Tag Archives: prison reform

Reentry updates: prison reform, women ex-offenders and the perils of Facebook

There’s a lot going on in the justice/reentry arena these days.  Here’s a quick update of what I’ve been following:

 Justice reform: will we or won’t we?

Last month, I wrote about Senator Jim Webb’s newly updated prison reform bill.  Alas, soon after, Webb announced he wouldn’t be running for a second term.  Which leaves me wondering: will a combination of  the Senator’s lame duck status and Congress’ need to focus on more pressing issues (wars, spending cuts, etc.) , push national justice reform again to the back burner?

Or will the action, as some – like the folks at Right on Crime – suggest, come more at the state level?  That’s certainly been the trend lately.    Last week, Georgia approved a bill that would set up a similar commission that will recommend reforms to that state’s prison system.   Meanwhile, the House in Oklahoma passed what’s being called the “most significant prison reform package in decades.”  Among other measures, the bill would make terms run concurrently and enhance the ability for sentences to be served within the community.

In addition, Ray Hill’s  the Prison Show  in Houston will be putting some artistic emphasis behind the need for change in our justice system when he hosts the Prison Reform Film Festival next month.

Women’s issues

I’ve worked almost exclusively with female offenders over the past couple of years.  So  I know their experiences in the justice system are very different than those of men, who make up the majority of offenders.   So I was happy to see NPR’s Kojo Nnamdi Show devote a segment recently to the unique challenges women face in terms of serving sentences and reentrying society.  There was also an interesting piece on Russian prison reforms are helping women.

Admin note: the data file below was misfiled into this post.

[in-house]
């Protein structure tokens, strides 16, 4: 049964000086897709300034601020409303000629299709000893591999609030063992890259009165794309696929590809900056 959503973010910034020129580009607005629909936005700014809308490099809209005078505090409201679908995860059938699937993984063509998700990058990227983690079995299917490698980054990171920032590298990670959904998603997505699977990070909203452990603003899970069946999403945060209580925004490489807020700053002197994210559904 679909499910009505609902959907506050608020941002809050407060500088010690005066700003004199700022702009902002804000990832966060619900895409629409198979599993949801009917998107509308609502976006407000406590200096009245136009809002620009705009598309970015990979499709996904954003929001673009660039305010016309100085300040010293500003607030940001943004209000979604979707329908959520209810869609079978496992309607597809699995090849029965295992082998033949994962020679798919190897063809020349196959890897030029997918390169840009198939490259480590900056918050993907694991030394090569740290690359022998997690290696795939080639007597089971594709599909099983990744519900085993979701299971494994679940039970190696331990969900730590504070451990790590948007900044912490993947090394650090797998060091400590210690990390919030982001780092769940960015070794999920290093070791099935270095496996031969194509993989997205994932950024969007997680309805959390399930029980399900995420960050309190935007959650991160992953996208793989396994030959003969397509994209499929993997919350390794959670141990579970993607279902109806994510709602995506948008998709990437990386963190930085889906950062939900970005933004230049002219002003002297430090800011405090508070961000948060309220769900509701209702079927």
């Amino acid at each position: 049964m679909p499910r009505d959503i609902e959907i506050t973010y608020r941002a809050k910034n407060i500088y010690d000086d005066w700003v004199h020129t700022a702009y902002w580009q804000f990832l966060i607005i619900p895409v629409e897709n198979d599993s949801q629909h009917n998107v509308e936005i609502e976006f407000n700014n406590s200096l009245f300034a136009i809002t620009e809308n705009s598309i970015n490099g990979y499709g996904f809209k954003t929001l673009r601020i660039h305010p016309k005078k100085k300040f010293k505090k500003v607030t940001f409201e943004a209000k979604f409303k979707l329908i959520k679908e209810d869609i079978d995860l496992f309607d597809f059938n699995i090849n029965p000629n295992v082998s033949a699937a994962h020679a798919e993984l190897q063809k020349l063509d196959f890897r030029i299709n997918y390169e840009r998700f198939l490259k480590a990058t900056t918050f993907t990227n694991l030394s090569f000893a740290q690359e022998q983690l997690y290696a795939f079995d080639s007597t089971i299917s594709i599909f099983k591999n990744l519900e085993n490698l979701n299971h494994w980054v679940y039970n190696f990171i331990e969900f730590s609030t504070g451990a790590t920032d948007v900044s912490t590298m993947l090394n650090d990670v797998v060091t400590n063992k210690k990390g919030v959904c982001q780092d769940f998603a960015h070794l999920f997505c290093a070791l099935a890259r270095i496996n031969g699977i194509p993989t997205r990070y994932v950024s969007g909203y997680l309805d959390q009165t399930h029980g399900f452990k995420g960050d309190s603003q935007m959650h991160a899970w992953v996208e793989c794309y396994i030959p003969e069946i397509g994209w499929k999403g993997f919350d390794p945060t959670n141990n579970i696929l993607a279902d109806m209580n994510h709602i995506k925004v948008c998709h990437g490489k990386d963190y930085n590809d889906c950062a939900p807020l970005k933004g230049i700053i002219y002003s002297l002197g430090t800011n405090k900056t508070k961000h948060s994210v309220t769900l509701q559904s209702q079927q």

Facebook Follies

In my employment skills classes I caution students to be careful about the personal information they share on sites  like Facebook or Myspace. It’s standard procedure for many employers to turn to social networking pages or places like  Twitter  to find out more about a job candidate or who they’re  hanging out with.   Everyone’s heard stories about how ill-advised boasts or drunken photos have cost people jobs .

Nor are  employers or job recruiters the only people who might be looking at what you post.   As a recent article suggests supervision officers may soon find it easy to track someone’s post-release behavior online, including whether he or she is still associating with criminals.   This particular article even goes so far as to suggest how probation and parole officers might document what they find  in order to have evidence in a revocation hearing.

Another reason it might be worth keeping an eye on your site, and what you and others post there.

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Filed under background checks, employment ex-offenders, job search ex-offenders, prison reform, reentry, starting over, women ex-offenders

A problem too big to ignore: U.S as a land of “selective” opportunity

Class issues have been very much on my mind this week.  So you’ll have to forgive me if I carry on a bit here  about the yawning gap in the U.S between the haves and the  have-nots.